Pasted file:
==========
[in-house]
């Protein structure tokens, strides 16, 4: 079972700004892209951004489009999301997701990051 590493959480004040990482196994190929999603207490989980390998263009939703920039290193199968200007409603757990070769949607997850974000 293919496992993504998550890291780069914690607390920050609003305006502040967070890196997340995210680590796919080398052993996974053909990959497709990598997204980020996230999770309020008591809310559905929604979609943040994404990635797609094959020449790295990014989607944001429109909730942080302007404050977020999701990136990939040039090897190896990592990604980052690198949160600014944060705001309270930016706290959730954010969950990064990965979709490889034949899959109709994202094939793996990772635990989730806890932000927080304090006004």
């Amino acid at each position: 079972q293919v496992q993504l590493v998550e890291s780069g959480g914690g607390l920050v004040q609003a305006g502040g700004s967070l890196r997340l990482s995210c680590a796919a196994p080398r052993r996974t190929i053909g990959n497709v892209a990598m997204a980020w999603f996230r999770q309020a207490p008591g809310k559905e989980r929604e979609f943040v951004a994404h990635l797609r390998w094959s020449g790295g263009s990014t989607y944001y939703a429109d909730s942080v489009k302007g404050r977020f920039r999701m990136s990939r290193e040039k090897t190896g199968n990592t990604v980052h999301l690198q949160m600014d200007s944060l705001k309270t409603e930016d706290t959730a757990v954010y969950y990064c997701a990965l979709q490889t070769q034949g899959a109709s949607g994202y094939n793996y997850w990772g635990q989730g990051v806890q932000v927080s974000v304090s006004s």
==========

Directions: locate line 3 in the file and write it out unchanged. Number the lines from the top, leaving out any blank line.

């Amino acid at each position: 079972q293919v496992q993504l590493v998550e890291s780069g959480g914690g607390l920050v004040q609003a305006g502040g700004s967070l890196r997340l990482s995210c680590a796919a196994p080398r052993r996974t190929i053909g990959n497709v892209a990598m997204a980020w999603f996230r999770q309020a207490p008591g809310k559905e989980r929604e979609f943040v951004a994404h990635l797609r390998w094959s020449g790295g263009s990014t989607y944001y939703a429109d909730s942080v489009k302007g404050r977020f920039r999701m990136s990939r290193e040039k090897t190896g199968n990592t990604v980052h999301l690198q949160m600014d200007s944060l705001k309270t409603e930016d706290t959730a757990v954010y969950y990064c997701a990965l979709q490889t070769q034949g899959a109709s949607g994202y094939n793996y997850w990772g635990q989730g990051v806890q932000v927080s974000v304090s006004s």